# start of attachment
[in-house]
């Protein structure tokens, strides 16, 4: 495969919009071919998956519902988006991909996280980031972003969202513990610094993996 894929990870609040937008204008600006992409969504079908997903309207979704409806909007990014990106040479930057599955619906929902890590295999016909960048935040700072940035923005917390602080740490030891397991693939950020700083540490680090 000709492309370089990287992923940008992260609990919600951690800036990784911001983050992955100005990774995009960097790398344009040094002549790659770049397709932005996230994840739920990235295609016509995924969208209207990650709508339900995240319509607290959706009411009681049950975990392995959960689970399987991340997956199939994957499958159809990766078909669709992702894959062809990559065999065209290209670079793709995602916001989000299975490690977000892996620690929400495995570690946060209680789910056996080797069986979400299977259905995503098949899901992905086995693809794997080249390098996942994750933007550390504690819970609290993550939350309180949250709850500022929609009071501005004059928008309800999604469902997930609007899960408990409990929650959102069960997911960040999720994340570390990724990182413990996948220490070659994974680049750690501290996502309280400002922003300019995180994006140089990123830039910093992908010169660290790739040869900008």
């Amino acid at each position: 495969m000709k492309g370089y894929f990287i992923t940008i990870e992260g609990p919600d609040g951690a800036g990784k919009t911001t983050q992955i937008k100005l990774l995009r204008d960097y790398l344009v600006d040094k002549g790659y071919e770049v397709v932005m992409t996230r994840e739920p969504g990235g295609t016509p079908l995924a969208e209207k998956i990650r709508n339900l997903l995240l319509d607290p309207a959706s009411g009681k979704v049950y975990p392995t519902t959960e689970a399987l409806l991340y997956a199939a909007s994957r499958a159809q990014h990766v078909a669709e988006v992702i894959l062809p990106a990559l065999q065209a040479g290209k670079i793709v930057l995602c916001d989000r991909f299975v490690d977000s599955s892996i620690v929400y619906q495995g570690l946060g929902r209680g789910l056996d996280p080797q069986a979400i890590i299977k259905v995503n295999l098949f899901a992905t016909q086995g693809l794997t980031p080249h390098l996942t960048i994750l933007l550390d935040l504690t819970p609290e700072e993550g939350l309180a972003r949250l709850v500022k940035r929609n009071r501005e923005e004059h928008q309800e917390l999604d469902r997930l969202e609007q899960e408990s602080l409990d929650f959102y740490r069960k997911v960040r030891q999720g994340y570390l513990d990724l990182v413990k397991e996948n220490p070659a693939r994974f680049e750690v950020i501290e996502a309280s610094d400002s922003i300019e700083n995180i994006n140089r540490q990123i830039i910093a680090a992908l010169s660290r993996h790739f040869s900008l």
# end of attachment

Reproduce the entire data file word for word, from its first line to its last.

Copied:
[in-house]
């Protein structure tokens, strides 16, 4: 495969919009071919998956519902988006991909996280980031972003969202513990610094993996 894929990870609040937008204008600006992409969504079908997903309207979704409806909007990014990106040479930057599955619906929902890590295999016909960048935040700072940035923005917390602080740490030891397991693939950020700083540490680090 000709492309370089990287992923940008992260609990919600951690800036990784911001983050992955100005990774995009960097790398344009040094002549790659770049397709932005996230994840739920990235295609016509995924969208209207990650709508339900995240319509607290959706009411009681049950975990392995959960689970399987991340997956199939994957499958159809990766078909669709992702894959062809990559065999065209290209670079793709995602916001989000299975490690977000892996620690929400495995570690946060209680789910056996080797069986979400299977259905995503098949899901992905086995693809794997080249390098996942994750933007550390504690819970609290993550939350309180949250709850500022929609009071501005004059928008309800999604469902997930609007899960408990409990929650959102069960997911960040999720994340570390990724990182413990996948220490070659994974680049750690501290996502309280400002922003300019995180994006140089990123830039910093992908010169660290790739040869900008």
């Amino acid at each position: 495969m000709k492309g370089y894929f990287i992923t940008i990870e992260g609990p919600d609040g951690a800036g990784k919009t911001t983050q992955i937008k100005l990774l995009r204008d960097y790398l344009v600006d040094k002549g790659y071919e770049v397709v932005m992409t996230r994840e739920p969504g990235g295609t016509p079908l995924a969208e209207k998956i990650r709508n339900l997903l995240l319509d607290p309207a959706s009411g009681k979704v049950y975990p392995t519902t959960e689970a399987l409806l991340y997956a199939a909007s994957r499958a159809q990014h990766v078909a669709e988006v992702i894959l062809p990106a990559l065999q065209a040479g290209k670079i793709v930057l995602c916001d989000r991909f299975v490690d977000s599955s892996i620690v929400y619906q495995g570690l946060g929902r209680g789910l056996d996280p080797q069986a979400i890590i299977k259905v995503n295999l098949f899901a992905t016909q086995g693809l794997t980031p080249h390098l996942t960048i994750l933007l550390d935040l504690t819970p609290e700072e993550g939350l309180a972003r949250l709850v500022k940035r929609n009071r501005e923005e004059h928008q309800e917390l999604d469902r997930l969202e609007q899960e408990s602080l409990d929650f959102y740490r069960k997911v960040r030891q999720g994340y570390l513990d990724l990182v413990k397991e996948n220490p070659a693939r994974f680049e750690v950020i501290e996502a309280s610094d400002s922003i300019e700083n995180i994006n140089r540490q990123i830039i910093a680090a992908l010169s660290r993996h790739f040869s900008l």